I go to bed before the full panic sets in But I can’t sleep I see headlines Nightmares of her face Plastered across News Stations “Young black woman age [too soon] killed by police at routine [insert daily activity] For alleged crime of [being black]” Tossing and turning like a leaf in the wind I have no choice but to wake up But the fears of my nightmares Is the reality for my people. So this worry sits on my chest “I can’t breathe!” And I swear I can already hear the bullets

13 Nwafor

My hands begin to shake And the black clouds of what could have happened brew in the back Of my mind

Poetry

No response.


Oh please God don’t let her become another chant Don’t let her be a hashtag Or another failed trial Another example of an already rigged system I send these prayers so desperately Through clenched hands And worried tears They seem to find their destination; She texts me back. ‘I’m okay, with a friend, ttyl.’ Poetry 14

Her reassurance finally allows me to rest Ready to wake to another nightmare Another reality Tomorrow morning.

Nwafor


The Two-Oared Boat Isabella Labbe ’20

I was a poet masquerading as a journalist masquerading as an academic, a twenty-two-year-old recent college graduate whose elite women’s college degree did little to elevate me to the status of literary magnate. Or even, for that matter, the status of grown woman. I did not feel like a woman yet, at least not in the way I do now. Whereas now I can look at myself and my body and feel no trace of youth or childishness, in the fifth year of my adulthood I still felt girlish, skinned knees and pouting lips, soft, downy body and all. I wrote on the back of café napkins when an idea struck me. I threw the napkins away either by accident, or because they were stained with lipstick I’d rubbed off, or simply because the brilliant ideas I’d come up with in a caffeine-induced epiphany were awful. Once I found a salvaged note stationed among the watches, mismatched cufflinks, and other strewn-about accessories on Cal’s bureau. It was a light brown napkin with a tear on the bottom corner and written in small, tight cursive the words, hard, sweet wisdom. I did not remember writing it, but I felt so much love in his saving such an unintentionally meaningful memento.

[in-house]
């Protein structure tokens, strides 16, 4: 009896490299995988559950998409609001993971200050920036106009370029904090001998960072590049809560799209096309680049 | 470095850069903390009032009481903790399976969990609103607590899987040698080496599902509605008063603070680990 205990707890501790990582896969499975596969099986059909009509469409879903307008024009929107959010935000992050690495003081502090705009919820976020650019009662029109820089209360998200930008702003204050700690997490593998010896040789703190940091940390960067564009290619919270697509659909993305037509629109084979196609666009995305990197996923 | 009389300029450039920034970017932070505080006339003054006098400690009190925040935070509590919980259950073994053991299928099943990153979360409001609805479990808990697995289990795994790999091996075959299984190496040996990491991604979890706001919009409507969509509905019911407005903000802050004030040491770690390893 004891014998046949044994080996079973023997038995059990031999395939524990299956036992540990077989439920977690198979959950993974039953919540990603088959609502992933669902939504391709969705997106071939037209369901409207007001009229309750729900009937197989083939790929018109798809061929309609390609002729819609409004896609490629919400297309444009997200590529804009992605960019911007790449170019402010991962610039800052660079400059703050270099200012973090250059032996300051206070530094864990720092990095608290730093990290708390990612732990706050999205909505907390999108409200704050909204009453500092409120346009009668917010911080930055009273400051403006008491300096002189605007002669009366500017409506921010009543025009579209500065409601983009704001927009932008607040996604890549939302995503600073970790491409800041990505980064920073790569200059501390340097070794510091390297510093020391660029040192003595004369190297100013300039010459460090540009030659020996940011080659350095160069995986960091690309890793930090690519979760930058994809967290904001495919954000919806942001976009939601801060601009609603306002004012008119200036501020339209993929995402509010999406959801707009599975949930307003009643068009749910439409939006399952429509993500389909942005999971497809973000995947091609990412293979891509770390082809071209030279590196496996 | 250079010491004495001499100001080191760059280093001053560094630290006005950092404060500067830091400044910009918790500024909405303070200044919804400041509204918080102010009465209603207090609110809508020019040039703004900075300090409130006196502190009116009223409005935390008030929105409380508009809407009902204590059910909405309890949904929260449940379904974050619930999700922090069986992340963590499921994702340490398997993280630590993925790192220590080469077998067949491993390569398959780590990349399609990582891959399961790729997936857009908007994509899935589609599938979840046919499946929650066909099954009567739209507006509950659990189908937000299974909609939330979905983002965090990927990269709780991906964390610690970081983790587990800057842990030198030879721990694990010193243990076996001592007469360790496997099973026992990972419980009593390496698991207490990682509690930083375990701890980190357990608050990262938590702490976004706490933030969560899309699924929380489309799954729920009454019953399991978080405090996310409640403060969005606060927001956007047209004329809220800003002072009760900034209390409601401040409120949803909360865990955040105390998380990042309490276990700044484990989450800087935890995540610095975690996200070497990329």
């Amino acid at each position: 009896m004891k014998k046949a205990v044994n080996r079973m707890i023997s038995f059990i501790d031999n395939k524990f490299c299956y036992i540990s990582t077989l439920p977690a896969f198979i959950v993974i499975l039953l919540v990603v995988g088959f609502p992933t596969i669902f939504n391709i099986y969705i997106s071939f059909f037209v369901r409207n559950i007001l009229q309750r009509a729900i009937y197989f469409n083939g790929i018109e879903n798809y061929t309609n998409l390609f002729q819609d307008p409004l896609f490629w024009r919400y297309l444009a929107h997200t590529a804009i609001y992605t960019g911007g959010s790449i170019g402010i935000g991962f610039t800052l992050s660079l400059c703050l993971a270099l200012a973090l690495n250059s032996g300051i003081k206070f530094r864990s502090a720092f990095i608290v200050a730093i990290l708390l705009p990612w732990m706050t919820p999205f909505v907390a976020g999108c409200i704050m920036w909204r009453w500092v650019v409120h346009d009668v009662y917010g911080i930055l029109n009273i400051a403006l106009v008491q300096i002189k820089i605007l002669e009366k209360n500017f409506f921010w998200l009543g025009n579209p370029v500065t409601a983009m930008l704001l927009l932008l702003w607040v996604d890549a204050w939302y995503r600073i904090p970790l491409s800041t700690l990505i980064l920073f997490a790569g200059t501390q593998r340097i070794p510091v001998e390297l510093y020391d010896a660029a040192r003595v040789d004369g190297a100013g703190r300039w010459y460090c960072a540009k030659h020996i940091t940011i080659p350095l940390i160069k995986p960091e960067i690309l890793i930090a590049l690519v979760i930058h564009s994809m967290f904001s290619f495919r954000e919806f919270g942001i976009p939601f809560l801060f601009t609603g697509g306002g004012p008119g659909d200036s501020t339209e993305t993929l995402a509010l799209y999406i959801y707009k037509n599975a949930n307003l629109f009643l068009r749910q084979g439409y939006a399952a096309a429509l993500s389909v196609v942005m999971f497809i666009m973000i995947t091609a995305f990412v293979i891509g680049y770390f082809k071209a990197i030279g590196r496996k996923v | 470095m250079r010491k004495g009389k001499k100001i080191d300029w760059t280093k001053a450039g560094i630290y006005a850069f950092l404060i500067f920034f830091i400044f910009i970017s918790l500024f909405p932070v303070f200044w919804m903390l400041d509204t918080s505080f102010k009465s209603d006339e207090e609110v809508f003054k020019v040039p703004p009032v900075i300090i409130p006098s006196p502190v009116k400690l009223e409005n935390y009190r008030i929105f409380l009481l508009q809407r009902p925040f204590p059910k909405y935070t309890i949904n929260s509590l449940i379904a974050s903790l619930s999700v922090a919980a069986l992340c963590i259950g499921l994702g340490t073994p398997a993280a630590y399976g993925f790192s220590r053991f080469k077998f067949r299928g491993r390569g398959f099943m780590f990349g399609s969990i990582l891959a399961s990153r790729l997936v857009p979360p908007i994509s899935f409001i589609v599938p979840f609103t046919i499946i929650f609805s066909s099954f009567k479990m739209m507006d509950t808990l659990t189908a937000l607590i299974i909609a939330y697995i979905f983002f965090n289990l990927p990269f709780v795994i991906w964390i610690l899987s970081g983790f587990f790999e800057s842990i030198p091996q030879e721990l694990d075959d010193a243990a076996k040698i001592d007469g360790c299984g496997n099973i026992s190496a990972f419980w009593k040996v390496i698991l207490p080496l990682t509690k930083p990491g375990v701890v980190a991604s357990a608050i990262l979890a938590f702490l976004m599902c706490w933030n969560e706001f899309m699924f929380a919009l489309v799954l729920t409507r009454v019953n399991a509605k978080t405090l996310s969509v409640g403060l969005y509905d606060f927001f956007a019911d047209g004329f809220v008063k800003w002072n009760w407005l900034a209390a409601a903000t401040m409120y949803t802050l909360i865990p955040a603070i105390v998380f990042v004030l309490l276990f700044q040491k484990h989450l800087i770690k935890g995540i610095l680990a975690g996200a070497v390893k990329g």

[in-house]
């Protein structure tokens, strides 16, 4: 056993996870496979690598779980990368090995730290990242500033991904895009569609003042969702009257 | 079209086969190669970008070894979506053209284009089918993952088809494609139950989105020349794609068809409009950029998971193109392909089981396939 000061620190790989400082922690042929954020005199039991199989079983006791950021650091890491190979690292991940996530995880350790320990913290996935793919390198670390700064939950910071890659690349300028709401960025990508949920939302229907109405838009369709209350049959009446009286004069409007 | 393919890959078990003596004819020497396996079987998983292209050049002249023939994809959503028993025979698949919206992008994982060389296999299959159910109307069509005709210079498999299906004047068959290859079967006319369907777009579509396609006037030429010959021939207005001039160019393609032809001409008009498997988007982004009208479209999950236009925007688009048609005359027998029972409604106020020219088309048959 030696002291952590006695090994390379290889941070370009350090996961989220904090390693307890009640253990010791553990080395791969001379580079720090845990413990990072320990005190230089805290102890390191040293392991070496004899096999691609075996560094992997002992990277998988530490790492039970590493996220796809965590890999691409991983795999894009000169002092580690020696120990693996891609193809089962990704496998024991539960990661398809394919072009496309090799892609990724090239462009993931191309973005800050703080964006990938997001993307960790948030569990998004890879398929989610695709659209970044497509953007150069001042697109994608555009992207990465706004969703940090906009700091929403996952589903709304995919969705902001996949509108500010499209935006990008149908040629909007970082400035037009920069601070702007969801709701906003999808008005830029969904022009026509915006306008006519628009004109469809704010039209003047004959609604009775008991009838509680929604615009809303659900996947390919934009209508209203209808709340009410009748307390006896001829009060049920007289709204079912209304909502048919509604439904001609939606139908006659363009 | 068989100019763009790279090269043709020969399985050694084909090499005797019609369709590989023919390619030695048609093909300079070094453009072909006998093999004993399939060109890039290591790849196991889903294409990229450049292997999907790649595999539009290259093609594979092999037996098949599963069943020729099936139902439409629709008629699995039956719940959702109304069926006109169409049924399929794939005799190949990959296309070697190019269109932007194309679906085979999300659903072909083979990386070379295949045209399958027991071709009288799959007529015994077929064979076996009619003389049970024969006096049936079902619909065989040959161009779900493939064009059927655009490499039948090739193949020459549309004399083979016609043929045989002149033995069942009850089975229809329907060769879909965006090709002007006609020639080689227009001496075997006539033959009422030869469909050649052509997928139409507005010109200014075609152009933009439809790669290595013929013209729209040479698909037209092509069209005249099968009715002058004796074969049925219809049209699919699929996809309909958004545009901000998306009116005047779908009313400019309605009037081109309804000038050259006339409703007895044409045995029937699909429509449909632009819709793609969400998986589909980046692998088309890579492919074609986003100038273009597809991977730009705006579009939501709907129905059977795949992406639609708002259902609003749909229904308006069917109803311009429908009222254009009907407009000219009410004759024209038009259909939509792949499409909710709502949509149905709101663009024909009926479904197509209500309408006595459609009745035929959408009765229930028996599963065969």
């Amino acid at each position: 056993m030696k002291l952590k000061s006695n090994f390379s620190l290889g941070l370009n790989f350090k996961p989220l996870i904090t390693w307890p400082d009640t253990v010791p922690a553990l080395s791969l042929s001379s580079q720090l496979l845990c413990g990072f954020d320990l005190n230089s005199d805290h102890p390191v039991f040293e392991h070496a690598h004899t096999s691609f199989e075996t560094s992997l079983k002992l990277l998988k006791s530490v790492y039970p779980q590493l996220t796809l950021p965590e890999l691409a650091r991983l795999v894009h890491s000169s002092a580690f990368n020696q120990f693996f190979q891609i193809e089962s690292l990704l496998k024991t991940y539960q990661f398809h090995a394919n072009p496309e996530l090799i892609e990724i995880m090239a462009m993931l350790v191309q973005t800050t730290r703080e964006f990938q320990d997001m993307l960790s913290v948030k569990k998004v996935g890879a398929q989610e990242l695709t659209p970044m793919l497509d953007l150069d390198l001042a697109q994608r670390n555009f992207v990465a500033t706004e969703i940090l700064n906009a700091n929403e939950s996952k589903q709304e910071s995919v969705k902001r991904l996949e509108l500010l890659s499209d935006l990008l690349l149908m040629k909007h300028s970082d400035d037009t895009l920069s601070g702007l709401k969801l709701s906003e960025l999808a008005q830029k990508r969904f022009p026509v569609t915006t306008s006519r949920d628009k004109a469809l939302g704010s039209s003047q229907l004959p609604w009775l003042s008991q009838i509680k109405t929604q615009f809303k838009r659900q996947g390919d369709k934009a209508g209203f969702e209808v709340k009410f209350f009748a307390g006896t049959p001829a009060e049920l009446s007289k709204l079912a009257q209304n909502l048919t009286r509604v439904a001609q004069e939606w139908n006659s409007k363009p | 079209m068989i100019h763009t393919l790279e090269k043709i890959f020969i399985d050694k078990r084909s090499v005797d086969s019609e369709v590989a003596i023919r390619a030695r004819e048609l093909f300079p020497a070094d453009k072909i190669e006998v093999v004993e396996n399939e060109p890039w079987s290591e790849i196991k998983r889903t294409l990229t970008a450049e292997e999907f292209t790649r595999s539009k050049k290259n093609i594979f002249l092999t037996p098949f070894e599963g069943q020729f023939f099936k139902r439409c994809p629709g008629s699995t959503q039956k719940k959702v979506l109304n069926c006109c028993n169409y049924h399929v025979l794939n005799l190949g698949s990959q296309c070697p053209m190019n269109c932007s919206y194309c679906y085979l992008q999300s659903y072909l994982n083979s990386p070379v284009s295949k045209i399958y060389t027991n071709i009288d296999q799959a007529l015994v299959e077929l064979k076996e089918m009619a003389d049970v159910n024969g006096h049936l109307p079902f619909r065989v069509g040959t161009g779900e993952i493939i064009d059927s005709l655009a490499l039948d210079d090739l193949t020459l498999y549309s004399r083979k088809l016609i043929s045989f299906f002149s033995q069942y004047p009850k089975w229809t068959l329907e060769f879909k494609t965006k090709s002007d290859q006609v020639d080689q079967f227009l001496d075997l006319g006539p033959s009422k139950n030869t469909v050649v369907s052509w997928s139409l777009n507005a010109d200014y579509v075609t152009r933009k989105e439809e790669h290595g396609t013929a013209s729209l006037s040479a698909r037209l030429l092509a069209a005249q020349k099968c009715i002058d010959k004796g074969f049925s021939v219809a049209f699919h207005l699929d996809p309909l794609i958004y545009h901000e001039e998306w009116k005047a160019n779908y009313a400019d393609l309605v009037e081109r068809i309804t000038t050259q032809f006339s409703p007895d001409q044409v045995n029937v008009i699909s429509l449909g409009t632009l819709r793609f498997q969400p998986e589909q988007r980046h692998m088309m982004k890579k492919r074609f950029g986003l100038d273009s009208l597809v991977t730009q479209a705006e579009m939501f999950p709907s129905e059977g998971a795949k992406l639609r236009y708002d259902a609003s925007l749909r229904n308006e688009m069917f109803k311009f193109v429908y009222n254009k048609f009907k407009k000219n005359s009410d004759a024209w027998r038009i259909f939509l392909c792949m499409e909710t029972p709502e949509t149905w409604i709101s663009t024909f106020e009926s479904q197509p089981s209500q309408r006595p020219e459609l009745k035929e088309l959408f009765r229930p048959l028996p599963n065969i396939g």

15 Labbe

Cal was writing then and would spend mornings cooking and afternoons writing with an uncapped pen trapped in the vise of his teeth, squinting through horn-rimmed eyeglasses at his typewriter. In the evenings he would take a bath (claiming that it was the only place where he could do his thinking) and I would take a nighttime swim. When we finished we would wrap each other in warm towels and lay on the bed or the futon in the study, very quietly, our toweled bodies steaming and shivering. We loved each other in this way: quietly, enveloped in our own worlds, and, usually, nakedly.

Prose